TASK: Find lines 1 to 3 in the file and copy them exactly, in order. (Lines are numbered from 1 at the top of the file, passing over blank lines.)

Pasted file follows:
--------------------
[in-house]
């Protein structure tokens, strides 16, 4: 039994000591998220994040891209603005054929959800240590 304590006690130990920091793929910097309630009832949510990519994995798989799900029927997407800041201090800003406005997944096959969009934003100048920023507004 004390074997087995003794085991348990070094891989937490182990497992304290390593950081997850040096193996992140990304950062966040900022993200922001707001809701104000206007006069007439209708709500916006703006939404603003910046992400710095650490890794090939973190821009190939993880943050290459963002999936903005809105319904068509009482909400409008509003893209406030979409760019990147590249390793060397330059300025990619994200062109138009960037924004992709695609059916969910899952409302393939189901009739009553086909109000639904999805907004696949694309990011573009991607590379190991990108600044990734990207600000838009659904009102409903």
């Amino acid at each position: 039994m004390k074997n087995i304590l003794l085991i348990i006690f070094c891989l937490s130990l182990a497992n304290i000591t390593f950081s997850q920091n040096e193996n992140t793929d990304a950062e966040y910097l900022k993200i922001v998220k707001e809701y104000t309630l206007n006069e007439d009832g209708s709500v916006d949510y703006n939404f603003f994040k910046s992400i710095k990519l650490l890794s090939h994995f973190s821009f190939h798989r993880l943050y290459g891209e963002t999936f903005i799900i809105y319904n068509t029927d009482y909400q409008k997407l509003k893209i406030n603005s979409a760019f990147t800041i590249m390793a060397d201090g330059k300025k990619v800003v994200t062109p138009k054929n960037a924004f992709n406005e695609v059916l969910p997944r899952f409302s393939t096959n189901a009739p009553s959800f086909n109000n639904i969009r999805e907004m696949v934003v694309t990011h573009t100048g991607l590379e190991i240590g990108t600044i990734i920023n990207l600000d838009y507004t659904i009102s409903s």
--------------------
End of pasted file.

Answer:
[in-house]
């Protein structure tokens, strides 16, 4: 039994000591998220994040891209603005054929959800240590 304590006690130990920091793929910097309630009832949510990519994995798989799900029927997407800041201090800003406005997944096959969009934003100048920023507004 004390074997087995003794085991348990070094891989937490182990497992304290390593950081997850040096193996992140990304950062966040900022993200922001707001809701104000206007006069007439209708709500916006703006939404603003910046992400710095650490890794090939973190821009190939993880943050290459963002999936903005809105319904068509009482909400409008509003893209406030979409760019990147590249390793060397330059300025990619994200062109138009960037924004992709695609059916969910899952409302393939189901009739009553086909109000639904999805907004696949694309990011573009991607590379190991990108600044990734990207600000838009659904009102409903």
């Amino acid at each position: 039994m004390k074997n087995i304590l003794l085991i348990i006690f070094c891989l937490s130990l182990a497992n304290i000591t390593f950081s997850q920091n040096e193996n992140t793929d990304a950062e966040y910097l900022k993200i922001v998220k707001e809701y104000t309630l206007n006069e007439d009832g209708s709500v916006d949510y703006n939404f603003f994040k910046s992400i710095k990519l650490l890794s090939h994995f973190s821009f190939h798989r993880l943050y290459g891209e963002t999936f903005i799900i809105y319904n068509t029927d009482y909400q409008k997407l509003k893209i406030n603005s979409a760019f990147t800041i590249m390793a060397d201090g330059k300025k990619v800003v994200t062109p138009k054929n960037a924004f992709n406005e695609v059916l969910p997944r899952f409302s393939t096959n189901a009739p009553s959800f086909n109000n639904i969009r999805e907004m696949v934003v694309t990011h573009t100048g991607l590379e190991i240590g990108t600044i990734i920023n990207l600000d838009y507004t659904i009102s409903s």